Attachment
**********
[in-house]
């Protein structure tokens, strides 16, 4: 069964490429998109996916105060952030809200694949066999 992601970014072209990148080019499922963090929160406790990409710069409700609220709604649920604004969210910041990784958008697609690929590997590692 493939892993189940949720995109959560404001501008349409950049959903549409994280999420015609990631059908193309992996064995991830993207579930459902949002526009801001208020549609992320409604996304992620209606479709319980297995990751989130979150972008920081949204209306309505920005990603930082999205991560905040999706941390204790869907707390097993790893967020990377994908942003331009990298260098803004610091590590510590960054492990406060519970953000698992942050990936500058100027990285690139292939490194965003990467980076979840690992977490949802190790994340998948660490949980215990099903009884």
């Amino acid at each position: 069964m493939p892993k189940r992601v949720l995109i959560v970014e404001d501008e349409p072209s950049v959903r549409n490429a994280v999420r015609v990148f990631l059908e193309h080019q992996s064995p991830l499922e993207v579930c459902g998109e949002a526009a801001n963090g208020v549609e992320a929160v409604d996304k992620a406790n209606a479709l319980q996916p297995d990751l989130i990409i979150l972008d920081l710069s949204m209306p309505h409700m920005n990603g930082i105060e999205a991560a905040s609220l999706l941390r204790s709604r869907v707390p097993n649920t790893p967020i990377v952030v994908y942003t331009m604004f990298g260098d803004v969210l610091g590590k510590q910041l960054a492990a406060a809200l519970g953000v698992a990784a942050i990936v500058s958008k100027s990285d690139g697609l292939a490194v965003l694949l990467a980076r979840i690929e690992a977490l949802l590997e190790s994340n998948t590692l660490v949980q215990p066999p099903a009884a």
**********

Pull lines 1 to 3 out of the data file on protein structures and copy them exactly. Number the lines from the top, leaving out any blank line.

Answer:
[in-house]
């Protein structure tokens, strides 16, 4: 069964490429998109996916105060952030809200694949066999 992601970014072209990148080019499922963090929160406790990409710069409700609220709604649920604004969210910041990784958008697609690929590997590692 493939892993189940949720995109959560404001501008349409950049959903549409994280999420015609990631059908193309992996064995991830993207579930459902949002526009801001208020549609992320409604996304992620209606479709319980297995990751989130979150972008920081949204209306309505920005990603930082999205991560905040999706941390204790869907707390097993790893967020990377994908942003331009990298260098803004610091590590510590960054492990406060519970953000698992942050990936500058100027990285690139292939490194965003990467980076979840690992977490949802190790994340998948660490949980215990099903009884």
């Amino acid at each position: 069964m493939p892993k189940r992601v949720l995109i959560v970014e404001d501008e349409p072209s950049v959903r549409n490429a994280v999420r015609v990148f990631l059908e193309h080019q992996s064995p991830l499922e993207v579930c459902g998109e949002a526009a801001n963090g208020v549609e992320a929160v409604d996304k992620a406790n209606a479709l319980q996916p297995d990751l989130i990409i979150l972008d920081l710069s949204m209306p309505h409700m920005n990603g930082i105060e999205a991560a905040s609220l999706l941390r204790s709604r869907v707390p097993n649920t790893p967020i990377v952030v994908y942003t331009m604004f990298g260098d803004v969210l610091g590590k510590q910041l960054a492990a406060a809200l519970g953000v698992a990784a942050i990936v500058s958008k100027s990285d690139g697609l292939a490194v965003l694949l990467a980076r979840i690929e690992a977490l949802l590997e190790s994340n998948t590692l660490v949980q215990p066999p099903a009884a």